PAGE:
Grand Staircase-Escalante National Monument is one of Utah’s most beloved and rugged areas, encompassing a vast expanse of red rock desert riddled with slot canyons. Many of them don’t even have official names, says Excursions of Escalante’s Green, and they can be hard to find if you’re not already experienced in the area. Instead of booking a specific canyon tour with his team, Green hand-selects experiences based on the group he’s taking out, to make sure their skills match the terrain. “Each day, I have about 30 canyons to choose from,” he says. He chooses based on how busy the town is and where they’re likely to find the most solitude, how many times his guests have gone canyoneering—which involves rappelling and rope work to get in and out of the slot canyon—and the weather. When you’re trekking through slot canyons in particular, it’s vital to understand how to analyze the weather and make sure you don’t risk getting caught in a deadly flash flood, which is why tapping into local knowledge is so important. After you’ve gotten to know each other a bit, Green’s team will be happy to give you recommendations for other hikes to do in the area for the rest of your stay, based on what your group is most likely to enjoy. “A good guide will start to teach you,” Green says. “We like to open more doors and opportunities.”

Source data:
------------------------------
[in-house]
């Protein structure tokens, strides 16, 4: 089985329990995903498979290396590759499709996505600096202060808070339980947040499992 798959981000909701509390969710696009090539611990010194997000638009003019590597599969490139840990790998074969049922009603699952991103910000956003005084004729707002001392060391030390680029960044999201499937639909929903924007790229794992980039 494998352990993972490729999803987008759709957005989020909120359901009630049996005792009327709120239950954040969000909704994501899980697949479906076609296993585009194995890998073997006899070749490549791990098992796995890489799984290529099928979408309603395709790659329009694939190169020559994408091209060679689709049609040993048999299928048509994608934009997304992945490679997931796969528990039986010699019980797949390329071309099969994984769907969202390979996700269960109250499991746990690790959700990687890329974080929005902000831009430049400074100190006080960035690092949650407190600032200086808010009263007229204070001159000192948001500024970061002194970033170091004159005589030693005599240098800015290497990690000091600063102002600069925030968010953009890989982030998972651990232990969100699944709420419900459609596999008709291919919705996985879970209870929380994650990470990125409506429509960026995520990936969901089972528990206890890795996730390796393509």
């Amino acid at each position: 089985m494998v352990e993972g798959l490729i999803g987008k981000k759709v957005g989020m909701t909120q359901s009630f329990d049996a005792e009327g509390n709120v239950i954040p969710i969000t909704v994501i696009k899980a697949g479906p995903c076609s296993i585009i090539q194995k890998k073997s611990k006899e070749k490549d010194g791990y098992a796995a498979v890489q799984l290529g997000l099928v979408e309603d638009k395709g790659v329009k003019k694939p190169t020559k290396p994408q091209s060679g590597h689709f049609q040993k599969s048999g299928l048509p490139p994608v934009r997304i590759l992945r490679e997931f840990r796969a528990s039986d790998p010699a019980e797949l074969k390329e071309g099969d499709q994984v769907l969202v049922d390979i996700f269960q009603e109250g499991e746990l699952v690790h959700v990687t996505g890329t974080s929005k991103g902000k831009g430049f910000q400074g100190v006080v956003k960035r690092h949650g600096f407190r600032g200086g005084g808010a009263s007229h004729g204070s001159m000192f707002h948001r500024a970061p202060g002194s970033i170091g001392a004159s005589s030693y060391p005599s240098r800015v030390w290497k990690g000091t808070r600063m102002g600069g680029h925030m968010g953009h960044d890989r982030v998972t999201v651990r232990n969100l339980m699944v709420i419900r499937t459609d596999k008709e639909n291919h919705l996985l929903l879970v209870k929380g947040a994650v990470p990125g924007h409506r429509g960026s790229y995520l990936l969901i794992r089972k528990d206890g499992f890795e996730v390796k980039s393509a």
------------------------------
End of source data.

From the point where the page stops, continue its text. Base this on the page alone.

7. Hike Arches National Park with Fewer Crowds
Arches National Park has recently instituted a timed entry reservation system to manage the number of people coming into the park on a daily basis. Gillis says that’s made it quieter, and therefore more enjoyable to visit its most easily-accessible front-country spots. Get a deeper understanding of the geology of Arches by booking a ranger-led hike or tour. You can take, for example, a free, hour-long guided walk to the Windows Area—a part of the park with a high concentration of arches—or book a $16 ranger hike to the Fiery Furnace area, which also requires an individual self-exploration permit if you don’t go with a guide.
8. Tour Bryce Canyon on Horseback